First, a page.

You know what game designers hate more than anything else? Playtesters! They come out in droves during game nights and meetups like so many zombies, with their relentless willingness to help you. Ugh! Can’t they see that you are the smartest and most perfect game designer in the world, and they would only steal or taint your completely original idea with their… what’s that called?
You know what I say to feedback? FIGHT BACK! Using these handy tips, you can scare away any playtesters and make sure you keep them and their so-called “help” far, far away from your precious and amazing game.
- 1. Have a scary looking prototype. If you have graphics, make sure they’re pixelated and do nothing to help clarify the mechanics of your game. Cover every square inch of your board and card designs with text to make it look as busy and complicated as possible. Better yet, draw it yourself on index cards, then erase and redraw it several times to reduce clarity! And make sure to squeeze core instructions in the smallest space to confuse everyone. Bonus points if you use game pieces that don’t actually fit on the board you’ve created.
- 2. Have a scary pitch. Now, sometimes you’re going to want to ask people to play your game. Not because you actually want them to play your game, but to give them a taste of the true horror of what your game would do to their feeble minds. Go into confusing backstory and complicated rules immediately, and if anyone starts to ask questions like “how long is it?” or “what kind of game is it?”, tell them you’re not sure, because it defies any and all genres and temporal measurement devices.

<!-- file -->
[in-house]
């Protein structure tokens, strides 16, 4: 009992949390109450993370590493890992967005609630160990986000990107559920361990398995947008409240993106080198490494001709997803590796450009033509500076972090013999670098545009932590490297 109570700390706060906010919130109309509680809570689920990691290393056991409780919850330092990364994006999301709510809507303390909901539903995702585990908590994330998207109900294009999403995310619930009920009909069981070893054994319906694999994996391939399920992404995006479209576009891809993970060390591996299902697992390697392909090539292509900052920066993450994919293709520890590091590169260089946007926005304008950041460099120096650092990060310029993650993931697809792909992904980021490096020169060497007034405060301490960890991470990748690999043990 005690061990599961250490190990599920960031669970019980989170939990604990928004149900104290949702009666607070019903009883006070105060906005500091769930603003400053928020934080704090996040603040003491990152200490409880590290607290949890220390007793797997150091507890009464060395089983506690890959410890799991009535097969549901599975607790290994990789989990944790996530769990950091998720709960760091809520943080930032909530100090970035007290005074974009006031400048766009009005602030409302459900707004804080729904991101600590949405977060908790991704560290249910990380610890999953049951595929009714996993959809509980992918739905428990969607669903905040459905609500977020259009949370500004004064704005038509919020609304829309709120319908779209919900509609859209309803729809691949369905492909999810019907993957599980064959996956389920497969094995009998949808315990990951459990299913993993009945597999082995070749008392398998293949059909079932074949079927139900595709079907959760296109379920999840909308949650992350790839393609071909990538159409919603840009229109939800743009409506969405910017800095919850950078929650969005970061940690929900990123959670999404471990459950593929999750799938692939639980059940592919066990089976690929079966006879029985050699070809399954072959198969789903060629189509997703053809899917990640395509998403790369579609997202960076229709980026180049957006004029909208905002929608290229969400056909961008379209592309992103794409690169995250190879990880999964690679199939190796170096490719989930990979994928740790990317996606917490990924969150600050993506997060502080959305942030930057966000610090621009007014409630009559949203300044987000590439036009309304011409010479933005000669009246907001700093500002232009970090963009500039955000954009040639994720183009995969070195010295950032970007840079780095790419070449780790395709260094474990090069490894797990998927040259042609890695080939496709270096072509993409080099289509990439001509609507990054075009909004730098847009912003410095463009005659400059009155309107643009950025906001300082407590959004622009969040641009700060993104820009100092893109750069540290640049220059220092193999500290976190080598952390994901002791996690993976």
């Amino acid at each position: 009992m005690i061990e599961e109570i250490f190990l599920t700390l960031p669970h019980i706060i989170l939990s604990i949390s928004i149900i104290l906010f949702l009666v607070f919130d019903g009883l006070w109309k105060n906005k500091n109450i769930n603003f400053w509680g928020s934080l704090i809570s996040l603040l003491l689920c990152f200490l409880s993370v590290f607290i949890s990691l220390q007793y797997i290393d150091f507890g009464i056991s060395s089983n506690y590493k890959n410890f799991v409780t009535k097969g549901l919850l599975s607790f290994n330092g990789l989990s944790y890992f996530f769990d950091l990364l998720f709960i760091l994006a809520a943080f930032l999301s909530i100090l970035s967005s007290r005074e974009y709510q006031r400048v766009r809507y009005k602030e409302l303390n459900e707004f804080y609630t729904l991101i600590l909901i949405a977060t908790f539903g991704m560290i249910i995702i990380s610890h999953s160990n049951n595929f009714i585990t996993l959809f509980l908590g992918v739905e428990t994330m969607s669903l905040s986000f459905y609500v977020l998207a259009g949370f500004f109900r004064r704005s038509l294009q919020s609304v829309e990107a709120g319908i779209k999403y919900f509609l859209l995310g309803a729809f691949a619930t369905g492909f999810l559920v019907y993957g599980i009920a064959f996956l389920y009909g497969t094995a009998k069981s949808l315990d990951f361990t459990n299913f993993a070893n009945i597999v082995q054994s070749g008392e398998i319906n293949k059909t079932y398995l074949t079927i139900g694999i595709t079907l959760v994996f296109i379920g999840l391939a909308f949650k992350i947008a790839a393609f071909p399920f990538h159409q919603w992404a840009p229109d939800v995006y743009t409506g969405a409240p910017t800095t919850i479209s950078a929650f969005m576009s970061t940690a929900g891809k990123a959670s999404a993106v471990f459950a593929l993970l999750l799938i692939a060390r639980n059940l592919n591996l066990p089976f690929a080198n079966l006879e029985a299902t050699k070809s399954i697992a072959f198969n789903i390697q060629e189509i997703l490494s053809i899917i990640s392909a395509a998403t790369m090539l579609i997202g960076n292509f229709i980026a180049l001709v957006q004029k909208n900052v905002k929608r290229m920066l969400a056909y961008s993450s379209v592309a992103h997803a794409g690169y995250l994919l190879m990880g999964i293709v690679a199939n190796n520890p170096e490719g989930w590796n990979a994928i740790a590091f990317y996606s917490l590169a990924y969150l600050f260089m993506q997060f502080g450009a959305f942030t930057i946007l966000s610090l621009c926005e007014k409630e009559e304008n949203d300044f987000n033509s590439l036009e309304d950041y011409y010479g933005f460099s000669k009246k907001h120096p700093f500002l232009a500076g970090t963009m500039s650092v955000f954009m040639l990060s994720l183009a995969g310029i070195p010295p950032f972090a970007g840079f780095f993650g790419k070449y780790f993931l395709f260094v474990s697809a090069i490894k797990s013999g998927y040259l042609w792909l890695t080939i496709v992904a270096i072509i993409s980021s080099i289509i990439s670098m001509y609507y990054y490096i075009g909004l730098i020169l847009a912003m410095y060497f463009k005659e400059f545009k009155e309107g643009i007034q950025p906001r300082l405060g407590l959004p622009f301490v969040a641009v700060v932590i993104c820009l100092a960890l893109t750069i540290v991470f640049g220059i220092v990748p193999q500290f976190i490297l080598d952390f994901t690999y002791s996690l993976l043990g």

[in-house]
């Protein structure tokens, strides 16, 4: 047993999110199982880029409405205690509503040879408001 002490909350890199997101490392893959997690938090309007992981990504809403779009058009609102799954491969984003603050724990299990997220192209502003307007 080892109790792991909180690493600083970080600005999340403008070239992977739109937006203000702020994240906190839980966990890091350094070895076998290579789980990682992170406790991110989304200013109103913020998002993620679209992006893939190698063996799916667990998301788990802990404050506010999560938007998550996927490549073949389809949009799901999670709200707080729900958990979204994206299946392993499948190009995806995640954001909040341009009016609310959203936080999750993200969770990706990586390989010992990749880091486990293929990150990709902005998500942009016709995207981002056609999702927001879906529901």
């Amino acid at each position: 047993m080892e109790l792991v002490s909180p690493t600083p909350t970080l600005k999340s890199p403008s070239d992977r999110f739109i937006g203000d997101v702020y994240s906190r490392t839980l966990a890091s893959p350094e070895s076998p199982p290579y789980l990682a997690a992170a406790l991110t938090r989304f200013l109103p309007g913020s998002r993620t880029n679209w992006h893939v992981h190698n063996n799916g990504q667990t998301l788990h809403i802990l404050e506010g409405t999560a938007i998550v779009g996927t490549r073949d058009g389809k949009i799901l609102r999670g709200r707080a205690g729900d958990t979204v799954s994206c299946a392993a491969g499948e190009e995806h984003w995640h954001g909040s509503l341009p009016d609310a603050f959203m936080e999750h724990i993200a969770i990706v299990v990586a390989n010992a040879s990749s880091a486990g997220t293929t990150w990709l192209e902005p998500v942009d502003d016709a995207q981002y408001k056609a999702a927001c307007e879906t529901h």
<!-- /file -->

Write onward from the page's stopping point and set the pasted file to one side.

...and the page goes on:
- 3. Look for the weak groups. Playtesters can come from lots of places, from the 50+ person monthly meetups in your area to the family that lives next door. When you go to a new venue, you might be inclined to play a few games that are not Your Game to get a sense of what the crowd likes, what their response is to incomplete games, and if you feel you’ll get good feedback if you bring your game out. Well, I’m here to tell you to FORGET ABOUT IT. Dive across your family’s game of Uno, slam down your 3 hour worker placement game, and if they look like they’re confused or overwhelmed, stare them down until they submit, emitting a low guttural growl as you ask them to sort the meeples by color. If it works for packs of wolves, it’ll work for you.
- 4. Defend yourself against all feedback. Now, some good-natured sop actually played your game, and survived. They’re going to tell you their experience during and after the game. And you have to ignore it at all costs. Consider earplugs, loud music, or hiring a man with a leaf blower to walk by your door at regular intervals. In a pinch, loudly crunching Cheetohs will block about every other word, but only go that route if you have no other options. Cause yeah, who wants Cheetoh grease on their game?
Have you ever been accosted by play testers? What are your tips for scaring them away?